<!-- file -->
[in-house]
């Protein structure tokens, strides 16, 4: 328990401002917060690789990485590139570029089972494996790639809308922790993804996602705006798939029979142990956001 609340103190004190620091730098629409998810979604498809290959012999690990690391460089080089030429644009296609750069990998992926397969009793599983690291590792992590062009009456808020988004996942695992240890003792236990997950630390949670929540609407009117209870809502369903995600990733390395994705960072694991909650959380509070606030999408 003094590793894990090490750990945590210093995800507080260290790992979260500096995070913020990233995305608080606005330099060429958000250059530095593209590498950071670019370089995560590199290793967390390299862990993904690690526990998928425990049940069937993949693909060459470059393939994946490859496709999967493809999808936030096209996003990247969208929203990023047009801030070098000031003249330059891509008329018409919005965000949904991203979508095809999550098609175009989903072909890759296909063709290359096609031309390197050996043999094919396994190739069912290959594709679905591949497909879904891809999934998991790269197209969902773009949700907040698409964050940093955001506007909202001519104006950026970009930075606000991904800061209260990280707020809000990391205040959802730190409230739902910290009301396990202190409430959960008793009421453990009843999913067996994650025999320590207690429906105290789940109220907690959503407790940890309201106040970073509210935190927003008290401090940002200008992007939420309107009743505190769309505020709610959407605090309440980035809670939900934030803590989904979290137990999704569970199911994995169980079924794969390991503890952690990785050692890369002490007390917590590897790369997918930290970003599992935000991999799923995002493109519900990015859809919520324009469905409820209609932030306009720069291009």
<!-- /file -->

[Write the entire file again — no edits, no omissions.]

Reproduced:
[in-house]
């Protein structure tokens, strides 16, 4: 328990401002917060690789990485590139570029089972494996790639809308922790993804996602705006798939029979142990956001 609340103190004190620091730098629409998810979604498809290959012999690990690391460089080089030429644009296609750069990998992926397969009793599983690291590792992590062009009456808020988004996942695992240890003792236990997950630390949670929540609407009117209870809502369903995600990733390395994705960072694991909650959380509070606030999408 003094590793894990090490750990945590210093995800507080260290790992979260500096995070913020990233995305608080606005330099060429958000250059530095593209590498950071670019370089995560590199290793967390390299862990993904690690526990998928425990049940069937993949693909060459470059393939994946490859496709999967493809999808936030096209996003990247969208929203990023047009801030070098000031003249330059891509008329018409919005965000949904991203979508095809999550098609175009989903072909890759296909063709290359096609031309390197050996043999094919396994190739069912290959594709679905591949497909879904891809999934998991790269197209969902773009949700907040698409964050940093955001506007909202001519104006950026970009930075606000991904800061209260990280707020809000990391205040959802730190409230739902910290009301396990202190409430959960008793009421453990009843999913067996994650025999320590207690429906105290789940109220907690959503407790940890309201106040970073509210935190927003008290401090940002200008992007939420309107009743505190769309505020709610959407605090309440980035809670939900934030803590989904979290137990999704569970199911994995169980079924794969390991503890952690990785050692890369002490007390917590590897790369997918930290970003599992935000991999799923995002493109519900990015859809919520324009469905409820209609932030306009720069291009």